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Carpal tunnel surgery is a minor surgical procedure used to treat and manage carpal tunnel syndrome. Carpal tunnel syndrome is a painful condition that occurs in the wrist.

Investigations prior to the procedure involve routine blood tests, radiological tests and nerve-muscle studies. The surgery is of short duration with limited complications and has good results.

Postoperative care and management are usually uneventful and are oriented towards proper mobilisation and physiotherapy of the wrist.

  1. What is carpal tunnel surgery
  2. Indications for the surgery
  3. Contraindications for surgery
  4. Preparations before surgery
  5. What happens during surgery
  6. Risks and complications of the surgery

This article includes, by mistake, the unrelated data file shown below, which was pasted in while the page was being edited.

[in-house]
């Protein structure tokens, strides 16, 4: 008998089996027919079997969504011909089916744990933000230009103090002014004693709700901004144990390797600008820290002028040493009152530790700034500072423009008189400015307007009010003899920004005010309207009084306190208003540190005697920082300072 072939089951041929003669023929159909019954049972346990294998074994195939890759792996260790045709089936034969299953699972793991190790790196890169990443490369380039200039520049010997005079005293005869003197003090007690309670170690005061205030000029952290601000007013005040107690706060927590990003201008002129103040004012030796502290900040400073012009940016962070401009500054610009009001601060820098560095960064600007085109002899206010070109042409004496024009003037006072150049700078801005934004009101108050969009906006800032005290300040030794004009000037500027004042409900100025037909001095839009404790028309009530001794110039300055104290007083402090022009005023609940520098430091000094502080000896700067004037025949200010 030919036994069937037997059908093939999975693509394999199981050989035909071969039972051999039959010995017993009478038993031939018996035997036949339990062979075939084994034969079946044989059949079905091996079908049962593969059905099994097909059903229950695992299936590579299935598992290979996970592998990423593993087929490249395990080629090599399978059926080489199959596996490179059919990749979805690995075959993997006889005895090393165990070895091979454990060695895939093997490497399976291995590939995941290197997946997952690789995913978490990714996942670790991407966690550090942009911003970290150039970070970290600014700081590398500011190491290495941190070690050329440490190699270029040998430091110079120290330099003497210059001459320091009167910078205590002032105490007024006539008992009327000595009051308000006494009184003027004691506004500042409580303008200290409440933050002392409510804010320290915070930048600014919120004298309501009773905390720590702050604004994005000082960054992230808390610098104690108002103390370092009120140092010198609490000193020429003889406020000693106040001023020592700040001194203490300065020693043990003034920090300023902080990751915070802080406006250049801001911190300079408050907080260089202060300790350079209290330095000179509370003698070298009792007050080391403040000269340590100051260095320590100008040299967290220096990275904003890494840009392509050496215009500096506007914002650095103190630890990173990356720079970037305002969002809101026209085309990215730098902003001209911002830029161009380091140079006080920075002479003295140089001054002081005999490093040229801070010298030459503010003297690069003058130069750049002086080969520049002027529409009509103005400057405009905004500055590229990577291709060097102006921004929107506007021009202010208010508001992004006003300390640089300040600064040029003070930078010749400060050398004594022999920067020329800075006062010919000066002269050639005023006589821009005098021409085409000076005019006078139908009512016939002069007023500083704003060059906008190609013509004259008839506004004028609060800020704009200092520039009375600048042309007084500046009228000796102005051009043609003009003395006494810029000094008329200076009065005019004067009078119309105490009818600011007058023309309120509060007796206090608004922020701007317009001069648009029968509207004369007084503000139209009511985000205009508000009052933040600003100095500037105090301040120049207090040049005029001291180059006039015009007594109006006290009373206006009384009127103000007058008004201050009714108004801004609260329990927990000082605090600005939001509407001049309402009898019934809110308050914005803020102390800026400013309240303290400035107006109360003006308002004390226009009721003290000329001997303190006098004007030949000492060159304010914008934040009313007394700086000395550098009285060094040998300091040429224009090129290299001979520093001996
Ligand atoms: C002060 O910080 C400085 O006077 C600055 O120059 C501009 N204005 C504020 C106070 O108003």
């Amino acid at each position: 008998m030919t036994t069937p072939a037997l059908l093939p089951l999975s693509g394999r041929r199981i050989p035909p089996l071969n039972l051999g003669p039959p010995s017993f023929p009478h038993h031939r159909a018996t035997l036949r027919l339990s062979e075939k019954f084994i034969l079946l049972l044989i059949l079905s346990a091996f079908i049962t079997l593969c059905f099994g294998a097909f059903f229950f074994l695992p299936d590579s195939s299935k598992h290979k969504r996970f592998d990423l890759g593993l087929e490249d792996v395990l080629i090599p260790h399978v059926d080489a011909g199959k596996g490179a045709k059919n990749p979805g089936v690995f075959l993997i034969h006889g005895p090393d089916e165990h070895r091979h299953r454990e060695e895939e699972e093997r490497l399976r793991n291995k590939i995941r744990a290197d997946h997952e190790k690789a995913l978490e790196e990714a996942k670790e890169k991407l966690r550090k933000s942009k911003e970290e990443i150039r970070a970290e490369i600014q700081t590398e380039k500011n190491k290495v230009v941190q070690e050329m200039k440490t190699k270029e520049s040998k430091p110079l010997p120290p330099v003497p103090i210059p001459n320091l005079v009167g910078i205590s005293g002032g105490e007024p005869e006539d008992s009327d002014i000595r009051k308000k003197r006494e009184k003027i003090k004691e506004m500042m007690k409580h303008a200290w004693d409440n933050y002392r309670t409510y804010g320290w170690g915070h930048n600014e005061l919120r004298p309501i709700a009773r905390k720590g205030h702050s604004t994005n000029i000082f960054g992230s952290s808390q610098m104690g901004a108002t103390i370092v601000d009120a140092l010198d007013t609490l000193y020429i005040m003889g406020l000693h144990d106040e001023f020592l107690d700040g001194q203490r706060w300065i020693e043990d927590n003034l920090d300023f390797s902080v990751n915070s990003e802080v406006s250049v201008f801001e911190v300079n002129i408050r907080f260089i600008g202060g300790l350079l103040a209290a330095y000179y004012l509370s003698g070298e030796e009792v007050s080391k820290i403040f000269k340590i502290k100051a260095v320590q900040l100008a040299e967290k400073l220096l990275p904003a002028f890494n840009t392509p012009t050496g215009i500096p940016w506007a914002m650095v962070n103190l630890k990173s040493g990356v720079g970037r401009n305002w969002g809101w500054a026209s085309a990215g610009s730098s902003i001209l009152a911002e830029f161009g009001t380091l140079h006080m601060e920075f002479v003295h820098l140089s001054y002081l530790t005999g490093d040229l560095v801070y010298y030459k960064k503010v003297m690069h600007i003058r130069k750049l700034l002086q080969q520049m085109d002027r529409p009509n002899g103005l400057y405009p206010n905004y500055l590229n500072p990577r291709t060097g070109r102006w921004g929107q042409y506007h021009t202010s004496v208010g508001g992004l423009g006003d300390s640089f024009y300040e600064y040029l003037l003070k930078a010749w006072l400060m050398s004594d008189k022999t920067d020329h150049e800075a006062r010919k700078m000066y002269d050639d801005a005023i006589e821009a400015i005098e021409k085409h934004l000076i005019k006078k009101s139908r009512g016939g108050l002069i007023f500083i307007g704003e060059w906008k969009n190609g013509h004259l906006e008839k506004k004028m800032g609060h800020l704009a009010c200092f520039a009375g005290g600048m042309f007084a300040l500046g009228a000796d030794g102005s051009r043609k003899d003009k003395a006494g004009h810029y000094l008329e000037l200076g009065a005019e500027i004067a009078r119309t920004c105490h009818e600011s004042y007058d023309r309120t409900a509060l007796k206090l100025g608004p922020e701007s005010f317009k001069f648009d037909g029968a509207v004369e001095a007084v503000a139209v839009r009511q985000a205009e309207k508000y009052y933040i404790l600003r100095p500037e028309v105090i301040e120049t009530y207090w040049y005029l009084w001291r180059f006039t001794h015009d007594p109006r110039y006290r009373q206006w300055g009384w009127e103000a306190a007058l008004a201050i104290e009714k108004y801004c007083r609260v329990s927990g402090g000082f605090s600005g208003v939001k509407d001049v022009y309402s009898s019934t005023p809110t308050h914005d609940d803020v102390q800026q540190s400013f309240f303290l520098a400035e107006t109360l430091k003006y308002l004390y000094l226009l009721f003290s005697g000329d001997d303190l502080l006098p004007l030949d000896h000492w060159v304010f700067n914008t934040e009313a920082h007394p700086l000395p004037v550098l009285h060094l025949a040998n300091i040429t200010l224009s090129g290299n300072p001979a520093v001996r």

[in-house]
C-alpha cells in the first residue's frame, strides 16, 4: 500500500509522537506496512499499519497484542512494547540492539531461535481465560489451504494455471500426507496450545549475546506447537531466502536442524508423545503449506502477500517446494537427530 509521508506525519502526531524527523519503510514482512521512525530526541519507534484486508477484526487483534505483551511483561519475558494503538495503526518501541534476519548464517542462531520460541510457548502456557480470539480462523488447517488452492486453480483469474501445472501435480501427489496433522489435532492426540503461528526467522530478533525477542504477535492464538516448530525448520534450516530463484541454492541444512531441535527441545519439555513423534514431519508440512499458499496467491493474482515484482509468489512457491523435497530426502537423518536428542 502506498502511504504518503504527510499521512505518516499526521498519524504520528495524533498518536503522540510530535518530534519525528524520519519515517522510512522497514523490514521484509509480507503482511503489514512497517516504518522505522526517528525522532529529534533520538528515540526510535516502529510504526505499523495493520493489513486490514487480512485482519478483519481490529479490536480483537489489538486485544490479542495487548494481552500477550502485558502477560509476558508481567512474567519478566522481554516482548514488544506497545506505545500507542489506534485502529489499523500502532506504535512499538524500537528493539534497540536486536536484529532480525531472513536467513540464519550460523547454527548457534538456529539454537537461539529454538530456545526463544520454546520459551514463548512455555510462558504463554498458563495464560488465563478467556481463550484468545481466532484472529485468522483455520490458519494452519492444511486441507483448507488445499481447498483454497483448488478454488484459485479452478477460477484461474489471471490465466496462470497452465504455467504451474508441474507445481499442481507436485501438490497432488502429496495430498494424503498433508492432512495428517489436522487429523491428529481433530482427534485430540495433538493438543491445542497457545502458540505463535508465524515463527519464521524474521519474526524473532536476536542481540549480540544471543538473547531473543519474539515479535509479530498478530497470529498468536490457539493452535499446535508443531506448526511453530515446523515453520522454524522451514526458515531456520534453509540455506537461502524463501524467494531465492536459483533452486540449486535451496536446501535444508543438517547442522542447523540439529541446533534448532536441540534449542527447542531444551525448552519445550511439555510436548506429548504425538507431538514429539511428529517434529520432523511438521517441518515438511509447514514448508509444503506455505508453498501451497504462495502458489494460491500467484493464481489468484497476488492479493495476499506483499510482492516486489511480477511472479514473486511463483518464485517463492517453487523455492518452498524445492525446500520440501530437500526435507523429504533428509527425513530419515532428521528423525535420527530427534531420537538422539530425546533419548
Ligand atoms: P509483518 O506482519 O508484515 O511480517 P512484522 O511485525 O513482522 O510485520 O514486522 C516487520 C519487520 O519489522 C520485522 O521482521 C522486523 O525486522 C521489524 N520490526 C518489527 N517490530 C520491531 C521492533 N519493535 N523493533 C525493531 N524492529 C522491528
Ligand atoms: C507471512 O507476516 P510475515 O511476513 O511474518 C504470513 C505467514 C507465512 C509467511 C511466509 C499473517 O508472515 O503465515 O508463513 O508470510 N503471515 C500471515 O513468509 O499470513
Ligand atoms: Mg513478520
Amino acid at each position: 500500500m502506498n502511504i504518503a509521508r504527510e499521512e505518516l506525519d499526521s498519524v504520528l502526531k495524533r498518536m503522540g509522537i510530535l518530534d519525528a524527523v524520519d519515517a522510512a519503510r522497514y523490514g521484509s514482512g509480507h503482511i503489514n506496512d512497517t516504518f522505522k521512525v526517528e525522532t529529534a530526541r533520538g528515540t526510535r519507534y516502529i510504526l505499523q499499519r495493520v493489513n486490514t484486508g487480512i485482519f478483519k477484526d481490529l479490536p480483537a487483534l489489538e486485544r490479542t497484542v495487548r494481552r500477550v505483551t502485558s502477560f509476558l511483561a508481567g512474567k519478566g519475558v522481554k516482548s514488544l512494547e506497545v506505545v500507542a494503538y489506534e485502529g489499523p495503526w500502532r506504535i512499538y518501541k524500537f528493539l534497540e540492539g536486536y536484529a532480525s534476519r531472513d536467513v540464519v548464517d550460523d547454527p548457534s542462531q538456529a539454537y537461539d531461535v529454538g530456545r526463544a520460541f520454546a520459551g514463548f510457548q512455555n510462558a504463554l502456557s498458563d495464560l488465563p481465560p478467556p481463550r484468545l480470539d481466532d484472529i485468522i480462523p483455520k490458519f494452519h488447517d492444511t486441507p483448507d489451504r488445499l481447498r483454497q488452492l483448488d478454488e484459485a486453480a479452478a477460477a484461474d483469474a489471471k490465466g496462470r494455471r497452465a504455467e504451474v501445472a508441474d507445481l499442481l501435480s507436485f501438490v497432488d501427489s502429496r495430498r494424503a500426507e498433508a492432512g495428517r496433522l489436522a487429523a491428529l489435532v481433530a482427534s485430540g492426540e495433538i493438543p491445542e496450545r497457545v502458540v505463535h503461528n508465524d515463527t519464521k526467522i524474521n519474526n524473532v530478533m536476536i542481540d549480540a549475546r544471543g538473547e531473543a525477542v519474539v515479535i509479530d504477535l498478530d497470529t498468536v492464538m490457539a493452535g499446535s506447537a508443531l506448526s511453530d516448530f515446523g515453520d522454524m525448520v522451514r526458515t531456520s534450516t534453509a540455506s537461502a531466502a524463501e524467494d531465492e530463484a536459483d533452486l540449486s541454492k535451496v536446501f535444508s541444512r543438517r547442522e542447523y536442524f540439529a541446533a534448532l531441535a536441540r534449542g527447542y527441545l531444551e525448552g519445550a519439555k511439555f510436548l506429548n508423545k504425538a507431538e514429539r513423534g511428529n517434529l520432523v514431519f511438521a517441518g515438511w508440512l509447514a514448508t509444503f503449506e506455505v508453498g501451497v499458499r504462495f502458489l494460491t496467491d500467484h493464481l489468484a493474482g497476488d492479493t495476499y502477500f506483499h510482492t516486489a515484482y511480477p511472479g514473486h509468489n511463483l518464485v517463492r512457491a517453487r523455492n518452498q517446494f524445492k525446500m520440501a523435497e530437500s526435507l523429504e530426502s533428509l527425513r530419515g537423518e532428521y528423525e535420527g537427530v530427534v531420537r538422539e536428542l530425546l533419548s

7. Aftercare, discharge and follow up
  8. Takeaway
Doctors for Carpal tunnel surgery

The carpal tunnel is a small narrow canal in the wrist. It is surrounded by the bones of the wrist (carpal bones) and ligaments (the connective tissue that joins bone to bone). The tunnel contains a nerve, called as median nerve (which supplies a few muscles of the hand), and tendons (the connective tissue that attaches muscle to bone). When the median nerve gets compressed due to pressure from the surrounding tendons or any swelling, it causes painful symptoms in the wrist. This condition is known as carpal tunnel syndrome.

Surgical management condition by releasing the pressure in the canal is known as carpal tunnel surgery. The surgery is a minor procedure with a high success rate. It is performed by using either of the two methods:

  • Open carpal tunnel release
  • Endoscopic carpal tunnel release

(Read more: Hand Pain)

This surgery is advised for patients with a confirmed diagnosis of carpal tunnel syndrome and when conservative (non-surgical) interventions have failed. The symptoms of carpal tunnel syndrome include:

  • Tingling and pain in the fingers especially the thumb and index finger (Read more: Thumb pain)